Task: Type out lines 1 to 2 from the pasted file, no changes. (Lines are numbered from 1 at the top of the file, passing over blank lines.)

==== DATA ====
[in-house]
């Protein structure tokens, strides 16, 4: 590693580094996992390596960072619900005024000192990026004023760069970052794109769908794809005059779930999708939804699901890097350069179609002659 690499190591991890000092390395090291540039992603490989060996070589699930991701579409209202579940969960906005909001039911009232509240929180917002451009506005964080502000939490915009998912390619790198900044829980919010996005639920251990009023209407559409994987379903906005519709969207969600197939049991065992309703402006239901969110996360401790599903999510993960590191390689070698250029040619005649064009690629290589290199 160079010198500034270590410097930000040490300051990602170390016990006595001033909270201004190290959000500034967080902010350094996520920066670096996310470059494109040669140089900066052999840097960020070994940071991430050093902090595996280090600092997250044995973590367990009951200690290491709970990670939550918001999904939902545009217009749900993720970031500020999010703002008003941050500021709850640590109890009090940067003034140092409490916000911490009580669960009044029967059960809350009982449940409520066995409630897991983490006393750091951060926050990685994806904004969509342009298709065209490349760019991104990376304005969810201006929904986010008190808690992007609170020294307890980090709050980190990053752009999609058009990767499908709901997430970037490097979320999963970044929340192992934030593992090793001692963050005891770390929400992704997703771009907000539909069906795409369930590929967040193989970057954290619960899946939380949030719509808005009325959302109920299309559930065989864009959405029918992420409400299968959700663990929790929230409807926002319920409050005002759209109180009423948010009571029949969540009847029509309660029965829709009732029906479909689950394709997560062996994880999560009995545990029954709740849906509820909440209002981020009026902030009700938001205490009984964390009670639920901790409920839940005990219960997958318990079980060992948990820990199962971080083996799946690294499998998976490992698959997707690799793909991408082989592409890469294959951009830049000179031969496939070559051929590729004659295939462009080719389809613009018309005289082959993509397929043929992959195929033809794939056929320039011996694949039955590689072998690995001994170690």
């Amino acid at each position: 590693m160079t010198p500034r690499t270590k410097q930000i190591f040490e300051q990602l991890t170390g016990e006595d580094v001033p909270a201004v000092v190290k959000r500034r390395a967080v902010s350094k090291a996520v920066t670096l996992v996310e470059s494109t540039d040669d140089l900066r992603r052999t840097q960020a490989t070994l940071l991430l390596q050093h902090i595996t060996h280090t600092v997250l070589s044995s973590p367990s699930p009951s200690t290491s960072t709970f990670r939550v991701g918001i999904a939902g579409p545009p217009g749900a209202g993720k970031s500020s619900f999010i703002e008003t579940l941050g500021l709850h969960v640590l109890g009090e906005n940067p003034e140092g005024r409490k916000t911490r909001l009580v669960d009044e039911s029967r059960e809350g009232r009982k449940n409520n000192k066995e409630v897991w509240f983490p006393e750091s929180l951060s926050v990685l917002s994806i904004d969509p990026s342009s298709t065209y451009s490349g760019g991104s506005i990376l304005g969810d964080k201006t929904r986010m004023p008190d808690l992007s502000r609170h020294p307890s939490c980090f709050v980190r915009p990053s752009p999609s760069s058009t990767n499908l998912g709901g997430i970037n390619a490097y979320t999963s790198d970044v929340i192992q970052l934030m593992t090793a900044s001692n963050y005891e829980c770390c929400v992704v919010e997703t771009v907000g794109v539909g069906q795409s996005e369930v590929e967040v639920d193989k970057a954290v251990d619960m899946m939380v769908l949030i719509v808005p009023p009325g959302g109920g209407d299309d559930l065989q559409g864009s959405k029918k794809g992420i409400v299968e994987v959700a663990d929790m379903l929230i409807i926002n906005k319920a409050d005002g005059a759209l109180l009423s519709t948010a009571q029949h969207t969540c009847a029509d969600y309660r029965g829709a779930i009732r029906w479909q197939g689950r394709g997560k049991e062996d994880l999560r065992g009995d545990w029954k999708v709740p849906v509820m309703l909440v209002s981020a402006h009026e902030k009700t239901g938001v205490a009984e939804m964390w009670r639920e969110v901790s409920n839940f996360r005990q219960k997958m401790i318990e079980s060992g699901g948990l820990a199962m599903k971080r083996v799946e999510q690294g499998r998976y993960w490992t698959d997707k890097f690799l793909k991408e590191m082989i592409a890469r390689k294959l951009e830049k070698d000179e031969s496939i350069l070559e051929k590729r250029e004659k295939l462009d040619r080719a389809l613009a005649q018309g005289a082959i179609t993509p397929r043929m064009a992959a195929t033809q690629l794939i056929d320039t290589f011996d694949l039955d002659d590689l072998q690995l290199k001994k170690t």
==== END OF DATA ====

[in-house]
């Protein structure tokens, strides 16, 4: 590693580094996992390596960072619900005024000192990026004023760069970052794109769908794809005059779930999708939804699901890097350069179609002659 690499190591991890000092390395090291540039992603490989060996070589699930991701579409209202579940969960906005909001039911009232509240929180917002451009506005964080502000939490915009998912390619790198900044829980919010996005639920251990009023209407559409994987379903906005519709969207969600197939049991065992309703402006239901969110996360401790599903999510993960590191390689070698250029040619005649064009690629290589290199 160079010198500034270590410097930000040490300051990602170390016990006595001033909270201004190290959000500034967080902010350094996520920066670096996310470059494109040669140089900066052999840097960020070994940071991430050093902090595996280090600092997250044995973590367990009951200690290491709970990670939550918001999904939902545009217009749900993720970031500020999010703002008003941050500021709850640590109890009090940067003034140092409490916000911490009580669960009044029967059960809350009982449940409520066995409630897991983490006393750091951060926050990685994806904004969509342009298709065209490349760019991104990376304005969810201006929904986010008190808690992007609170020294307890980090709050980190990053752009999609058009990767499908709901997430970037490097979320999963970044929340192992934030593992090793001692963050005891770390929400992704997703771009907000539909069906795409369930590929967040193989970057954290619960899946939380949030719509808005009325959302109920299309559930065989864009959405029918992420409400299968959700663990929790929230409807926002319920409050005002759209109180009423948010009571029949969540009847029509309660029965829709009732029906479909689950394709997560062996994880999560009995545990029954709740849906509820909440209002981020009026902030009700938001205490009984964390009670639920901790409920839940005990219960997958318990079980060992948990820990199962971080083996799946690294499998998976490992698959997707690799793909991408082989592409890469294959951009830049000179031969496939070559051929590729004659295939462009080719389809613009018309005289082959993509397929043929992959195929033809794939056929320039011996694949039955590689072998690995001994170690």